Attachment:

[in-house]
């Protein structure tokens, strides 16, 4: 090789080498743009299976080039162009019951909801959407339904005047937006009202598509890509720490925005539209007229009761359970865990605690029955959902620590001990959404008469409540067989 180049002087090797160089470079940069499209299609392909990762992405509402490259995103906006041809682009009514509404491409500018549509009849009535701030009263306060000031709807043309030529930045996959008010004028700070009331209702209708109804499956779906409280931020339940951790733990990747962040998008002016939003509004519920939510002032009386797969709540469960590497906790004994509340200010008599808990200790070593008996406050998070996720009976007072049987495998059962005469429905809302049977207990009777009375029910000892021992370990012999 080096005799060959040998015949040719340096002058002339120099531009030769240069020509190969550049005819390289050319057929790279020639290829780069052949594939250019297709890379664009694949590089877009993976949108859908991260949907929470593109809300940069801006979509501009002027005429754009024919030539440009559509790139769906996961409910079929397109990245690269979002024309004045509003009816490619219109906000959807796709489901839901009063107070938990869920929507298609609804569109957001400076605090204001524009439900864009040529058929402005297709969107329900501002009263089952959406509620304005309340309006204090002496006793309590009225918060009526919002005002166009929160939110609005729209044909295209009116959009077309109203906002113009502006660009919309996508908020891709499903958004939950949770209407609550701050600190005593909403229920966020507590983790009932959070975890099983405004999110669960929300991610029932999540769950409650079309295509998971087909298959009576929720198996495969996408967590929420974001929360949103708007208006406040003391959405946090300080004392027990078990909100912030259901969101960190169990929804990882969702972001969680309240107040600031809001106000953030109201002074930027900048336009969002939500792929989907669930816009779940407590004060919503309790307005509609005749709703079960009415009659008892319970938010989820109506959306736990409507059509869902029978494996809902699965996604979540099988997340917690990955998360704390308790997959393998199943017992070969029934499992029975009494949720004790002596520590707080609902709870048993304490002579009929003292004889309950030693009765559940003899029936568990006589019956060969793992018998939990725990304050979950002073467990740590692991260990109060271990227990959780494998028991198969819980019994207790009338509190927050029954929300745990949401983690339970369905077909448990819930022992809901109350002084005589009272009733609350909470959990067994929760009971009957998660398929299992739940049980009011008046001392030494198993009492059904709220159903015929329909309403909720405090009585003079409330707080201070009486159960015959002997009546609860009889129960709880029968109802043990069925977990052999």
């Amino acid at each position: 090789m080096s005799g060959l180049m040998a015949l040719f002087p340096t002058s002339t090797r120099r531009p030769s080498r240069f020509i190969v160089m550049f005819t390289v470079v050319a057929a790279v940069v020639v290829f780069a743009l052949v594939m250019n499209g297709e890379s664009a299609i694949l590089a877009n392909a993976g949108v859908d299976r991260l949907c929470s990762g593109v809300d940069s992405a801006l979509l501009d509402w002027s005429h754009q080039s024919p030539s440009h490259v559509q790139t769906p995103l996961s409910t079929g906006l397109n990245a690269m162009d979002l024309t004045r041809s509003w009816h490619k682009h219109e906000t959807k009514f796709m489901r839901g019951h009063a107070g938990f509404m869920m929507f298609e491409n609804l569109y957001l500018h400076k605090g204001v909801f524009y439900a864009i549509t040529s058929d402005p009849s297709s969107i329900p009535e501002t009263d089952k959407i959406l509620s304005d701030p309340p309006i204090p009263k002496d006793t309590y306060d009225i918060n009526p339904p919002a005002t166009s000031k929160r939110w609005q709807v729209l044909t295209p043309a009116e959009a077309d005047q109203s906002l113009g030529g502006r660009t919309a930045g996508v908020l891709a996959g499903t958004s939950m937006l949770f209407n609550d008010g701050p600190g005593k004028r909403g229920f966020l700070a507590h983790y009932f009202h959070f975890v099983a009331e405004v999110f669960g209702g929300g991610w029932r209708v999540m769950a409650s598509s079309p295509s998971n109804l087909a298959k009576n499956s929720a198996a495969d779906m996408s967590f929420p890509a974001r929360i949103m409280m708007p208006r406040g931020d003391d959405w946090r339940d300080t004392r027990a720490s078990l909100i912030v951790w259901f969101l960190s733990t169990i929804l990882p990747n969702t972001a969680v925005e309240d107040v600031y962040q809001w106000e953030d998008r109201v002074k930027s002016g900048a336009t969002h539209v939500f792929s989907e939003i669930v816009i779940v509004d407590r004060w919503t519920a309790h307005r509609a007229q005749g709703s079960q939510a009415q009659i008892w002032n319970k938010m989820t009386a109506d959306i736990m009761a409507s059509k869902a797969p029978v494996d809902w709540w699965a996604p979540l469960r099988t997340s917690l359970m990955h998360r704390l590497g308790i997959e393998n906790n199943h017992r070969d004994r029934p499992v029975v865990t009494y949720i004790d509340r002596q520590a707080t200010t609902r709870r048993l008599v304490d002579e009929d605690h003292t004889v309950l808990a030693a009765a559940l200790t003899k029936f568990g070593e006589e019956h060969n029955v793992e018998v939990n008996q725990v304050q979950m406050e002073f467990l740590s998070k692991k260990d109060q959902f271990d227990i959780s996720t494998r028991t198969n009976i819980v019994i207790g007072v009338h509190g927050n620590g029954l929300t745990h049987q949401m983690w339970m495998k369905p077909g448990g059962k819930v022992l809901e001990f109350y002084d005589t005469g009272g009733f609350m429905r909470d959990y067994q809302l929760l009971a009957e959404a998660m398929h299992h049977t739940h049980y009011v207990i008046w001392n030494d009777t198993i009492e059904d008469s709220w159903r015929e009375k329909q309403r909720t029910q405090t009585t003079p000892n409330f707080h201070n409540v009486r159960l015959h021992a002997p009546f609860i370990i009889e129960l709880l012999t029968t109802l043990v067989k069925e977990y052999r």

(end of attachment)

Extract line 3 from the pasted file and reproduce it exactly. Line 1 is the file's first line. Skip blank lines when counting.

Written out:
């Amino acid at each position: 090789m080096s005799g060959l180049m040998a015949l040719f002087p340096t002058s002339t090797r120099r531009p030769s080498r240069f020509i190969v160089m550049f005819t390289v470079v050319a057929a790279v940069v020639v290829f780069a743009l052949v594939m250019n499209g297709e890379s664009a299609i694949l590089a877009n392909a993976g949108v859908d299976r991260l949907c929470s990762g593109v809300d940069s992405a801006l979509l501009d509402w002027s005429h754009q080039s024919p030539s440009h490259v559509q790139t769906p995103l996961s409910t079929g906006l397109n990245a690269m162009d979002l024309t004045r041809s509003w009816h490619k682009h219109e906000t959807k009514f796709m489901r839901g019951h009063a107070g938990f509404m869920m929507f298609e491409n609804l569109y957001l500018h400076k605090g204001v909801f524009y439900a864009i549509t040529s058929d402005p009849s297709s969107i329900p009535e501002t009263d089952k959407i959406l509620s304005d701030p309340p309006i204090p009263k002496d006793t309590y306060d009225i918060n009526p339904p919002a005002t166009s000031k929160r939110w609005q709807v729209l044909t295209p043309a009116e959009a077309d005047q109203s906002l113009g030529g502006r660009t919309a930045g996508v908020l891709a996959g499903t958004s939950m937006l949770f209407n609550d008010g701050p600190g005593k004028r909403g229920f966020l700070a507590h983790y009932f009202h959070f975890v099983a009331e405004v999110f669960g209702g929300g991610w029932r209708v999540m769950a409650s598509s079309p295509s998971n109804l087909a298959k009576n499956s929720a198996a495969d779906m996408s967590f929420p890509a974001r929360i949103m409280m708007p208006r406040g931020d003391d959405w946090r339940d300080t004392r027990a720490s078990l909100i912030v951790w259901f969101l960190s733990t169990i929804l990882p990747n969702t972001a969680v925005e309240d107040v600031y962040q809001w106000e953030d998008r109201v002074k930027s002016g900048a336009t969002h539209v939500f792929s989907e939003i669930v816009i779940v509004d407590r004060w919503t519920a309790h307005r509609a007229q005749g709703s079960q939510a009415q009659i008892w002032n319970k938010m989820t009386a109506d959306i736990m009761a409507s059509k869902a797969p029978v494996d809902w709540w699965a996604p979540l469960r099988t997340s917690l359970m990955h998360r704390l590497g308790i997959e393998n906790n199943h017992r070969d004994r029934p499992v029975v865990t009494y949720i004790d509340r002596q520590a707080t200010t609902r709870r048993l008599v304490d002579e009929d605690h003292t004889v309950l808990a030693a009765a559940l200790t003899k029936f568990g070593e006589e019956h060969n029955v793992e018998v939990n008996q725990v304050q979950m406050e002073f467990l740590s998070k692991k260990d109060q959902f271990d227990i959780s996720t494998r028991t198969n009976i819980v019994i207790g007072v009338h509190g927050n620590g029954l929300t745990h049987q949401m983690w339970m495998k369905p077909g448990g059962k819930v022992l809901e001990f109350y002084d005589t005469g009272g009733f609350m429905r909470d959990y067994q809302l929760l009971a009957e959404a998660m398929h299992h049977t739940h049980y009011v207990i008046w001392n030494d009777t198993i009492e059904d008469s709220w159903r015929e009375k329909q309403r909720t029910q405090t009585t003079p000892n409330f707080h201070n409540v009486r159960l015959h021992a002997p009546f609860i370990i009889e129960l709880l012999t029968t109802l043990v067989k069925e977990y052999r």